Why did the sky turn to orange and red during wildfires?

Dozens of wildfires, raging in California, Oregon and Washington, has blanketed the west coast in dense smoke this week

Louise Boyle
New York
Thursday 10 September 2020 23:40 BST
Sky turns red after fire storm sweeps through Oregon
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As nearly 100 wildfires burned across the America West, the skies on Wednesday turned ominous shades, from a brownish orange to blood-red.

It led to thousands of social media posts comparing the scenes to a vision of Mars or the post-apocalyptic sci-fi movie, Blade Runner. 

The eerie scenes were caused by the thick blanket of smoke and ash from the blazes which hung over much of the region.

Smoke particles allow sunlight's longer wavelength colours - such as red and orange - to filter through but block shorter wavelength colours of yellow, blue and green, according to NASA.

The dense smoke, which has led to health warnings, was expected to remain over western states until at least the weekend.

By Thursday, the orange and red hues had started to dissipate, with the sky turning grey due to stronger winds coming off the Pacific Ocean.

“The wind has been blowing the smoke up more offshore so, the sun is not being blocked as much as it was yesterday,” Steve Anderson, a meteorologist with the National Weather Service’s Bay Area office, told Associated Press.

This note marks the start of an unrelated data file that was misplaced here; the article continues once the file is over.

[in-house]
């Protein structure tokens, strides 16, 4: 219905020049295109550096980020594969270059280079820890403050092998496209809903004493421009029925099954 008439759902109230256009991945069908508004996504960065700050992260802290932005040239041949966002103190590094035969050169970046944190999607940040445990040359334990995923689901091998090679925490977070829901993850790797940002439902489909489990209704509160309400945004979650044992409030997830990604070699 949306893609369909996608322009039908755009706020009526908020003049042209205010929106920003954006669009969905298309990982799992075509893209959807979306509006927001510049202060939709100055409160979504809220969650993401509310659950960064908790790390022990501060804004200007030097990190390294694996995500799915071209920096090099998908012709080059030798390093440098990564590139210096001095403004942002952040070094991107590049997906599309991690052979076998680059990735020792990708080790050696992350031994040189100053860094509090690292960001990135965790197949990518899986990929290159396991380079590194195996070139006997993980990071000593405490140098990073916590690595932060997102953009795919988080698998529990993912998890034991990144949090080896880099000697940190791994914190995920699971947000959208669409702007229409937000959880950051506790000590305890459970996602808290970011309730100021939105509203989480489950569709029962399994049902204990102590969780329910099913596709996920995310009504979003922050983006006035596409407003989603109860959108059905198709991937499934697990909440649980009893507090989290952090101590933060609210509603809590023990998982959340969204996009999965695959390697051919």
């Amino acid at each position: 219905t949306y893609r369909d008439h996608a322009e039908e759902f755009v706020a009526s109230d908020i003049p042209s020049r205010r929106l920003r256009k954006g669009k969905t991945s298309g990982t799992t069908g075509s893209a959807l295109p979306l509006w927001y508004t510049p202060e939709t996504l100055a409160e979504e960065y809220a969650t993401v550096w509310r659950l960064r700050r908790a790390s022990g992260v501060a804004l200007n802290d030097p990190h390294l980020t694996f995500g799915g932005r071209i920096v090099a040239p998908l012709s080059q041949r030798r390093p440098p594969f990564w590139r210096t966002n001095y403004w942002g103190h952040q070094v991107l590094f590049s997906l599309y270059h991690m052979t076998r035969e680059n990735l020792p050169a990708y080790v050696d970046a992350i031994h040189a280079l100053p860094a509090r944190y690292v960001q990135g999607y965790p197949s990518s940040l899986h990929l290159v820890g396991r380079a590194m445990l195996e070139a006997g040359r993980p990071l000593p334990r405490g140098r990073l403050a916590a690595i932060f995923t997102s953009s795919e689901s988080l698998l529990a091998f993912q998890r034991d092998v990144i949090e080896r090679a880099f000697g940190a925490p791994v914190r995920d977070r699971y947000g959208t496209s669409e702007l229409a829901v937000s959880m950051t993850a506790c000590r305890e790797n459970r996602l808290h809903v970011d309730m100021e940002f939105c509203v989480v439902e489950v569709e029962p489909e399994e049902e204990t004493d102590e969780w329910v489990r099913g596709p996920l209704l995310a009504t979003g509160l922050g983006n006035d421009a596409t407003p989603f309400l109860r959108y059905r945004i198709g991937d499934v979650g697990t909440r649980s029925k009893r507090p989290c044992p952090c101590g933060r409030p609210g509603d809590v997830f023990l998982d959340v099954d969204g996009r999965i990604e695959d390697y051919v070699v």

But as the wind scattered the smoke and a layer of air blocking it from reaching the ground, smoke particles began mixing with ground-level air worsening air quality in much of California and parts of Oregon where wildfires are raging.

Satellite photos on Thursday showed a towering band of smoke hovering along the Pacific coast.

The Bay Area Air Quality Management District issued its 25th consecutive “Spare The Air” alert, which makes it illegal for residents and businesses to use fireplaces or any other wood-burning devices during a time of unhealthy particulate pollution.

It is the longest stretch of alerts since the program began in 1991. The alerts began 18 August after thousands of lightning strikes ignited three massive wildfires to the north, south and east of San Francisco.

A San Francisco street pictured during the day on Wednesday
A San Francisco street pictured during the day on Wednesday (Philip Pacheco/Getty Images)

Air quality warnings also were issued throughout the Pacific Northwest, and people in communities from southern Oregon to north of Seattle reported hazy skies and choking smoke.

This summer has brought a punishing  fire season across many states with the climate crisis driving more intense and frequent blazes. 

At least seven people have died including a one-year-old boy.

The California Department of Forestry and Fire Protection reported on Thursday that wildfires have scorched nearly 4,844 square miles (12,545 sq km) so far this year. Six of the top 20 largest fires in state history have occurred in 2020.

More than 900,000 acres have burned across Oregon in the last several days – nearly double the amount of land that usually burns in a typical year.

Almost half a million acres have burned in Washington state, according to officials there, with some communities completely decimated.

Wires contributed to this report

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